And then one year, tickets sold out. So this lottery debacle. And now endless discussion. Every part of it an evolution toward more complexity.
I’m amazed that so much energy is going into solving the wrong problems. How to transfer tickets, how to make tickets non-transferable, how to keep scalpers from profiting… ug. So tired.
Instead of dumb incremental change and added complexity, how can you change the fundamental assumptions and limiting beliefs around tickets to make for a much simpler and more beautiful solution?
There are really only two problems you want to solve around ticketing. 1) Get the right mix of people in the door (newbies who get a chance to experience it for the first time, and established folks who’ve been making this happen for years), distributing fairly the 50,000 entries available. 2) Pay all the bills in the default world that are required to make awesome stuff happen, including salaries and benefits for employees, a fair retirement for the founders, continuing to grow the impact of Burning Man outside the event, etc.
I’m not going to directly address the first problem (who gets in). Relatively, it’s the easy one. You can just pick a desirable mix of new and old, and there are many ways you could implement a system to put that in place while fairly distributing the entries between those who need to plan far in advance and those who will decide closer to the event. In fact, there might be some really interesting new ways to encourage stronger and more intentional community in addressing this. I can hear you screaming about the complexities. Hang on a sec.
This problem (who to let in) seems like a much bigger problem than it is because you’ve kept it so tightly coupled to the second problem (selling tickets to pay for the event). You can’t see past how to deal with the dollars. So fix that first, then open a world of endless possibility.
Burning Man, stop using commerce as a way to pay your bills and solve your entry problems. The better solution to both is to stop charging for tickets.
It’s hypocritical anyway. Especially now that you’re becoming a non-profit. You’ve always been anti-commerce at the event. Eschewed logos and advertising and sponsorships. You did such a fantastic job of explaining the gift economy inside the gate. It’s time to do the same amazing job of explaining the gift economy to those you give tickets to. Yes, I said “give” as in for free. It’s time to put your trust in participants. Show the world how your talk isn’t idle idealism, but is a real working vision for how a gift economy is a real sustainable alternative with advantages that can’t be ignored.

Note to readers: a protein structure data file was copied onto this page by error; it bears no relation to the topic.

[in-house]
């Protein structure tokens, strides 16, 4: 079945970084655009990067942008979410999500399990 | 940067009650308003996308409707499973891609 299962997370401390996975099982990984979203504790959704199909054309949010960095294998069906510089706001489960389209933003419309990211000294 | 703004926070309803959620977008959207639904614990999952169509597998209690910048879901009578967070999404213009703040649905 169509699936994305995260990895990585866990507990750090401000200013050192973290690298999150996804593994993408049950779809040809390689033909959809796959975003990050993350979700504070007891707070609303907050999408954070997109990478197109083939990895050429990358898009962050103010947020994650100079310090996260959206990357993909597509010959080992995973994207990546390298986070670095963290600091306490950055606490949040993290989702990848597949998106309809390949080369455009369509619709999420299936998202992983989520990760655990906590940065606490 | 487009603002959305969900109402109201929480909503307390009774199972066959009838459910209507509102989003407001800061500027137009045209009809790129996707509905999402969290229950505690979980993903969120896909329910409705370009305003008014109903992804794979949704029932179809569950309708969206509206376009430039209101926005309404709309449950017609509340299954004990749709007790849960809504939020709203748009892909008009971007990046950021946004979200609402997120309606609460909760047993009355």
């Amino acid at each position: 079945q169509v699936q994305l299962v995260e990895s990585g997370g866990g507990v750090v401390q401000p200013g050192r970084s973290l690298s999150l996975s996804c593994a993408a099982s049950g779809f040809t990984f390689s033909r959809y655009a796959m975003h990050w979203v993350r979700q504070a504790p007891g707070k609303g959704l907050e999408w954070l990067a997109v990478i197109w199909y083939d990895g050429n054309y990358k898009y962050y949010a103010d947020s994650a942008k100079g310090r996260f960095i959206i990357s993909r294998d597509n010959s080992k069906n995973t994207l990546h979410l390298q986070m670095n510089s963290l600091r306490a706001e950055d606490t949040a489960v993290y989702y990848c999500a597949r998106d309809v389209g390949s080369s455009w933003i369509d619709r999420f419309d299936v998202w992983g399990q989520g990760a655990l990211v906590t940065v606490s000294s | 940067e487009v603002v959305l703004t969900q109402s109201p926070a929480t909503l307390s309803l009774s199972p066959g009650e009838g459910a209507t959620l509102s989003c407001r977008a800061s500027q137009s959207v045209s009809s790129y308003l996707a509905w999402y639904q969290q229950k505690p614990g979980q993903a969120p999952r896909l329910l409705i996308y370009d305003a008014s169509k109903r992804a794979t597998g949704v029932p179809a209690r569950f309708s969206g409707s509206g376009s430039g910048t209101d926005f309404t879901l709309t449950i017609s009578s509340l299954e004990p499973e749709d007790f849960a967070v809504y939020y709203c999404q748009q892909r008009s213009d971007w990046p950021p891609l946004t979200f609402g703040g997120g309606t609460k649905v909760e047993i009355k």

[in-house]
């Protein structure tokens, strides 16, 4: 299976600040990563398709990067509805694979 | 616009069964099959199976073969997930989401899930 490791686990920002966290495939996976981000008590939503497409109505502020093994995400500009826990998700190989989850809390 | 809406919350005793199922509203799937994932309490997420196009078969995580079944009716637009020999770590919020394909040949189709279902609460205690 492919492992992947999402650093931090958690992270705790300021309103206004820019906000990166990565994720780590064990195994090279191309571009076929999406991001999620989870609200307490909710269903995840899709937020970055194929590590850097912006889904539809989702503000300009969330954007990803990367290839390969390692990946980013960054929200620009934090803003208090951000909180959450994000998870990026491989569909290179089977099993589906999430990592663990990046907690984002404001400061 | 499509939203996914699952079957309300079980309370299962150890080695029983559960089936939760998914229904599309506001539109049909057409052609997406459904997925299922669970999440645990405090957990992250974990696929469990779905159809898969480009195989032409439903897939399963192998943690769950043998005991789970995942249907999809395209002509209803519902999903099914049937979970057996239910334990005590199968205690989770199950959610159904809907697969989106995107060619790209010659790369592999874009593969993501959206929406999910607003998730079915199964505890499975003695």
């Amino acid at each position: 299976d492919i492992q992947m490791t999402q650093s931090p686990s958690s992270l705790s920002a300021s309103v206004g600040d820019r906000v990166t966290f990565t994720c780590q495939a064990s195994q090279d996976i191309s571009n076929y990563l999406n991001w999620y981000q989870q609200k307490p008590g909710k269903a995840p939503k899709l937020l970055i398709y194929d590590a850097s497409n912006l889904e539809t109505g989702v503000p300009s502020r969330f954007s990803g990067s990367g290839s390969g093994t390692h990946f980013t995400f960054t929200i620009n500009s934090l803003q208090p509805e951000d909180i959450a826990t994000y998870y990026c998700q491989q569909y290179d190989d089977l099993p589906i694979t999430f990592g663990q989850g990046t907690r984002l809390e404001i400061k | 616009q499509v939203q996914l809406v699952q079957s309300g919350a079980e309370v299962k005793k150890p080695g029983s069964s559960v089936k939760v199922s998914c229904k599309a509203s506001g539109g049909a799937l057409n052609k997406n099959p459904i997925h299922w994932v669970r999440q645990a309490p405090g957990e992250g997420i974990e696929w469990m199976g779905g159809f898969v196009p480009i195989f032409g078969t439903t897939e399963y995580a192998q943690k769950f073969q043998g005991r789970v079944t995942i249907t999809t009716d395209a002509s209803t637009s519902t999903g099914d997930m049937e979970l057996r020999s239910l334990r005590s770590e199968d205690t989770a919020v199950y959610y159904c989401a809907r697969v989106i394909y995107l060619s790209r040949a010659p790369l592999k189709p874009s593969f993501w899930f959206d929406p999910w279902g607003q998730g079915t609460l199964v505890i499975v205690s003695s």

There are plenty of default world examples of exchange without capitalism and commerce that works without a price. What kind of example could you become?
Many meditation retreats operates by “dana.” Teachers don’t charge for teachings, they give them freely. And students practice generosity by giving back, not in exchange or barter, but in true giving. It pays for teacher’s livelihood as well as paying all the costs (considerable for residential retreats with room and board for all the students).
Talk to Niphun Mehta who runs ServiceSpace.org. One of their projects is the Karma Kitchen, which has now operated successfully for years. “A restaurant where there are no prices on the menu and where the check reads $0.00 with only this footnote: Your meal was a gift from someone who came before you and we invite you to pay-it-forward for those after you.” They have more examples.
Talk to the software developers and technology entrepreneurs who know all about free. Talk those who’ve built companies on freemium and other alternative models. These are hardcore capitalists who’ve found they make more money by giving things away for free. Kevin Kelly wrote a whole book about it, maybe there’s something in there to consider, too.
It’s time to make Burning Man tickets priceless. It’s time to ask each Burner to pay what they can afford and to practice generosity. It’s time for the LLC to discover how much more participants are willing to pay rather than to fear how little. Getting your ticket (and giving back) should be a sacred rite that feels good to everyone involved, rather than a shameful deal with the devil that makes no one happy. It’s time for us all to learn how to make a much stronger bridge between the playa and the default world, to make a bigger step into changing the way we deal with money and commerce outside the gate.
I’ll respond to comments to this when I get back, but I was on may way out the door. I’m going to turn off all my electronics and go out to the woods for a couple of days…